It was sometime in July, 27 years ago, that I saw my parents break down in anguish because of me.

That moment still haunts me up to this day.

I was home in Bataan for the weekend. Normally, I would just be lounging around the house — in a worn shirt and tattered shorts, and with my hair in an untidy bun. That particular Saturday, however, I was holed up in my bedroom. In baggy jeans. With my long hair left loose. Apparently, that was what gave my parents the warning sign that something was out of the ordinary. But what really convinced them was when they noticed the perceptible limp in my walk and the apparent pain in my every move, so they made me take off my clothes.

What they saw was something that they never thought they would see in any of their children, especially in their sensible firstborn.




My face bore the marks of fading bruises, my upper arms showed signs of livid and bad hits, and my thighs were fully covered with purply, ugly patches. When my mother saw this, she nearly collapsed. Good thing that before she crumpled like a piece of paper, my father was able to catch her. She had, by the way, a heart condition.

After that, they wanted to know what happened to me.

Amid crying and sobbing, they asked, they pleaded, they threatened. So, after a while, I told them.

I told them that being away on my own, with no family and friends around, was sad and frightening. I told them that there were a lot of organizations and sororities in UP that wanted to recruit me. I told them that, barely a month into my first year in college, I decided to join a confraternity. I told them that those bruises were from hazing.

Yes, I am a member of a confraternity – a brotherhood/sisterhood that promotes integrity, nationalism, and academic excellence. A confraternity that had in its roster of members most of those who became student council chairpersons of our campus. A confraternity that I believed was the best choice for me.

Don’t get me wrong. I do not have any regrets in deciding to be a confrat member. I am partly who I am today because of my confraternity and the values and principles it espoused. I just regret that I have caused my parents unnecessary sorrow as a result of that decision. Because now that I am, myself, a parent, I can finally understand what I had made them go through. Because, believe me, if I were in their position, I would have moved heaven and earth to make the people responsible for my child’s pain pay royally.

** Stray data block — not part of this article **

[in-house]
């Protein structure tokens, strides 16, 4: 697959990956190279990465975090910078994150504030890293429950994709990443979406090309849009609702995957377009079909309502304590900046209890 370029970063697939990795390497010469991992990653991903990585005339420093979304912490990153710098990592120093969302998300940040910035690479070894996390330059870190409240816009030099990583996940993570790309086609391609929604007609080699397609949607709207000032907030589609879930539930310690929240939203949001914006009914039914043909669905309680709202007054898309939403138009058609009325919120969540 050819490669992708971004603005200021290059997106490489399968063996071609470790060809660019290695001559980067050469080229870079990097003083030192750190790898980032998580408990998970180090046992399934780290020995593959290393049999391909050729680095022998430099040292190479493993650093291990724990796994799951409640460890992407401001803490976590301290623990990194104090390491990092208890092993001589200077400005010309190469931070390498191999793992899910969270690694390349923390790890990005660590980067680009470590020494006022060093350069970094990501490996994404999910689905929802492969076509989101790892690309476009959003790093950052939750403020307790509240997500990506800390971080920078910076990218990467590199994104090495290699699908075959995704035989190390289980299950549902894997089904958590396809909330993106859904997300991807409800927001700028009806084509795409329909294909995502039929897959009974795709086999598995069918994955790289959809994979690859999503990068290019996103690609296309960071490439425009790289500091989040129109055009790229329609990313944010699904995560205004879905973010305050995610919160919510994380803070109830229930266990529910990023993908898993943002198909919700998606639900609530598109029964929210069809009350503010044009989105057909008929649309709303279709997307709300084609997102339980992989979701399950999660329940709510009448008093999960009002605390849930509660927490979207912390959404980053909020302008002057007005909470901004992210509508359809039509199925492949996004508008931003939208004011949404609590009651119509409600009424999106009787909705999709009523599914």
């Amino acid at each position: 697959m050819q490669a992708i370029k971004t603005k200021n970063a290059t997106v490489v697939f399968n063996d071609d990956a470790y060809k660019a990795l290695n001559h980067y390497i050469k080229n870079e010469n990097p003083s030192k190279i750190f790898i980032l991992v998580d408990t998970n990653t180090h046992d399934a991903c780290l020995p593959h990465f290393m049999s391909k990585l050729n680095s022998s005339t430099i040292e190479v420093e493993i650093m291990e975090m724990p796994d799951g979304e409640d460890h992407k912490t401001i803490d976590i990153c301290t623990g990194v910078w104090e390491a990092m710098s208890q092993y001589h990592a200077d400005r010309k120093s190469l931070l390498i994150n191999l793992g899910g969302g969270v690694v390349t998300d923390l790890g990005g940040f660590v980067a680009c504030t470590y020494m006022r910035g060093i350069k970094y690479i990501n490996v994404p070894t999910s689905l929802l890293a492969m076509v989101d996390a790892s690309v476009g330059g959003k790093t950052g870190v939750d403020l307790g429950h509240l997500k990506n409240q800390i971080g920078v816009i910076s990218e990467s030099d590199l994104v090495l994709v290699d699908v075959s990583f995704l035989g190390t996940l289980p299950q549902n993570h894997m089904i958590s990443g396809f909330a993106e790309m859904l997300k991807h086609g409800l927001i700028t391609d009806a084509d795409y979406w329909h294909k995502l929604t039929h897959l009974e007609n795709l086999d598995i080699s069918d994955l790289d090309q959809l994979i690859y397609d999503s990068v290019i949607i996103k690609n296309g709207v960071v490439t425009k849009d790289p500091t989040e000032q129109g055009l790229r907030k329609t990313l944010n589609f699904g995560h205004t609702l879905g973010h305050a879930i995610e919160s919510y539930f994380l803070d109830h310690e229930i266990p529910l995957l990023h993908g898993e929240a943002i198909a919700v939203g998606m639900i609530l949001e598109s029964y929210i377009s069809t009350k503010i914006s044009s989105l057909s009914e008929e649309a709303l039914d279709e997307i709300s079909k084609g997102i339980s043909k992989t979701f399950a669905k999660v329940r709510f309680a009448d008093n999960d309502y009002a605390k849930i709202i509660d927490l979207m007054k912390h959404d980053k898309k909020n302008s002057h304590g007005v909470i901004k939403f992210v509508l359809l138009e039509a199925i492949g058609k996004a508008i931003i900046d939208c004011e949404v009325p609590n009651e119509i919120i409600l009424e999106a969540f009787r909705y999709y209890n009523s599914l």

It wouldn’t matter that my child voluntarily signed up for it and was fully aware of what was going to happen. It wouldn’t matter that she signed a waiver prior to the Final Rites. It wouldn’t matter that she was taken care of by her brods and sisses after those same brods and sisses almost beat her to a pulp.

What would matter was that they had the guts and audacity to hurt my child, and to cause us, her parents, distress and grief in the process. Nobody deserves that.

And now that I can see things more objectively, less tainted by the fact that I am a sorority gal, and more influenced by maturity and the many lessons of parenthood, I can finally and fearlessly declare that I abhor hazing or any act of inflicting pain among its neophytes.

I support the Anti-Hazing Law.

I am for the imposition of harsh penalties for those who would break that law.

And I also want the Supreme Council of the erring frat/soro to be held accountable for the actions of its resident members.

Finally, I understand that when someone dies of hazing, it is usually accidental. After all, no organization wants to have dead members. But, for the bereaved family of the victims, that excuse would never be acceptable. Nothing would be. So, I hope that for the benefit of everyone concerned, all frats and soros would finally put a stop to the age-old tradition of hazing. Because, surely, there are other ways to test and be assured of the neophytes’ endurance and loyalty to and love for the brotherhood/ sisterhood.

Other ways aside from hazing.